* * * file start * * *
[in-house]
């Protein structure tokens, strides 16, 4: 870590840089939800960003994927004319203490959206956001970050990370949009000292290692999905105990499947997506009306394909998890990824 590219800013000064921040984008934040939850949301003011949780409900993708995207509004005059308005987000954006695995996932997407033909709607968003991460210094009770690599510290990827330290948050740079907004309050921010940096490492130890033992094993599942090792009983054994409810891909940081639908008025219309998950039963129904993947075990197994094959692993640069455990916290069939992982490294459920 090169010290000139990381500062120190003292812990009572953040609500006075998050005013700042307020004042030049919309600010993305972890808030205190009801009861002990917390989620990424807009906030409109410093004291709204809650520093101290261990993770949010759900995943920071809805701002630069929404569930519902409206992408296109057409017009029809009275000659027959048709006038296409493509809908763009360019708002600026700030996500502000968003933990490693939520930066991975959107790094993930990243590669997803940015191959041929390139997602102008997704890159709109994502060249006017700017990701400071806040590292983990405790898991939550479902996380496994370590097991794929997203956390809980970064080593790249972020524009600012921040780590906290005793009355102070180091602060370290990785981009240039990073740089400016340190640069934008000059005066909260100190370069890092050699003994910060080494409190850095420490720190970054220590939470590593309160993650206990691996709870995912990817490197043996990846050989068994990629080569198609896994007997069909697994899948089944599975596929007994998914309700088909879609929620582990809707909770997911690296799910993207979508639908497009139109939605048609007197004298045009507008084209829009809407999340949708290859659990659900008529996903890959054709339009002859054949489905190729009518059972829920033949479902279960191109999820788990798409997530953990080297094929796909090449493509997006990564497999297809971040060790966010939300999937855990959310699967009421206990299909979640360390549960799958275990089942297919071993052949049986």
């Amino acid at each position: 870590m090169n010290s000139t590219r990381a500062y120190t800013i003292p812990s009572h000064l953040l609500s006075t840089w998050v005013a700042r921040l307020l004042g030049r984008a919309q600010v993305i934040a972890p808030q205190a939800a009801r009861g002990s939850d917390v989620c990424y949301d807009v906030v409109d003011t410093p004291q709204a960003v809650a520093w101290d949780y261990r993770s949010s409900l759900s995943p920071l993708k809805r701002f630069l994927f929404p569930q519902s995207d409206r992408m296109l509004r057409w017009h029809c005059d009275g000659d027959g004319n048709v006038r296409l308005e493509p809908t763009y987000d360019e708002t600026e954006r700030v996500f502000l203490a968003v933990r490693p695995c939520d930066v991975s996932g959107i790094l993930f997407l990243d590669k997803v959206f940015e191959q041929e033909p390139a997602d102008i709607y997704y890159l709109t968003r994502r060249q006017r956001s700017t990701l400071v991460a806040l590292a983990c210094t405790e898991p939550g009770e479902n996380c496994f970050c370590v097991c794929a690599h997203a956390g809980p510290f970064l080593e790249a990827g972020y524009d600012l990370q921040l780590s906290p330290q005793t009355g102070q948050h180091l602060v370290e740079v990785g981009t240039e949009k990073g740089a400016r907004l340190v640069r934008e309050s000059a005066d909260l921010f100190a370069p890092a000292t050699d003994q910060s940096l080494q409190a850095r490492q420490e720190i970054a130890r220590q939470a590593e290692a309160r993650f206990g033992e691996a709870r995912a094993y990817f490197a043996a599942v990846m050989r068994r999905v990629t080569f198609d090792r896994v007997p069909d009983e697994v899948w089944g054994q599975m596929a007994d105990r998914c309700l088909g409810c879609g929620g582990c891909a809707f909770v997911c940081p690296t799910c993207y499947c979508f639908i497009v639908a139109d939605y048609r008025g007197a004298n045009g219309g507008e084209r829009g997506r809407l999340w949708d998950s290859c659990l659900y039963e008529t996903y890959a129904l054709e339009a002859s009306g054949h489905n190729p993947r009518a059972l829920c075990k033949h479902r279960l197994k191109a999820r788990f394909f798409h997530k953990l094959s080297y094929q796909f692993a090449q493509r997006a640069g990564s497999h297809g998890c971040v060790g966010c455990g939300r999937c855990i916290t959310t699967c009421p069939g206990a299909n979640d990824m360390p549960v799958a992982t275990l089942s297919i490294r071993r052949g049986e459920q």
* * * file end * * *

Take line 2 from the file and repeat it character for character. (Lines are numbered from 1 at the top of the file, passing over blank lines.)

């Protein structure tokens, strides 16, 4: 870590840089939800960003994927004319203490959206956001970050990370949009000292290692999905105990499947997506009306394909998890990824 590219800013000064921040984008934040939850949301003011949780409900993708995207509004005059308005987000954006695995996932997407033909709607968003991460210094009770690599510290990827330290948050740079907004309050921010940096490492130890033992094993599942090792009983054994409810891909940081639908008025219309998950039963129904993947075990197994094959692993640069455990916290069939992982490294459920 090169010290000139990381500062120190003292812990009572953040609500006075998050005013700042307020004042030049919309600010993305972890808030205190009801009861002990917390989620990424807009906030409109410093004291709204809650520093101290261990993770949010759900995943920071809805701002630069929404569930519902409206992408296109057409017009029809009275000659027959048709006038296409493509809908763009360019708002600026700030996500502000968003933990490693939520930066991975959107790094993930990243590669997803940015191959041929390139997602102008997704890159709109994502060249006017700017990701400071806040590292983990405790898991939550479902996380496994370590097991794929997203956390809980970064080593790249972020524009600012921040780590906290005793009355102070180091602060370290990785981009240039990073740089400016340190640069934008000059005066909260100190370069890092050699003994910060080494409190850095420490720190970054220590939470590593309160993650206990691996709870995912990817490197043996990846050989068994990629080569198609896994007997069909697994899948089944599975596929007994998914309700088909879609929620582990809707909770997911690296799910993207979508639908497009139109939605048609007197004298045009507008084209829009809407999340949708290859659990659900008529996903890959054709339009002859054949489905190729009518059972829920033949479902279960191109999820788990798409997530953990080297094929796909090449493509997006990564497999297809971040060790966010939300999937855990959310699967009421206990299909979640360390549960799958275990089942297919071993052949049986």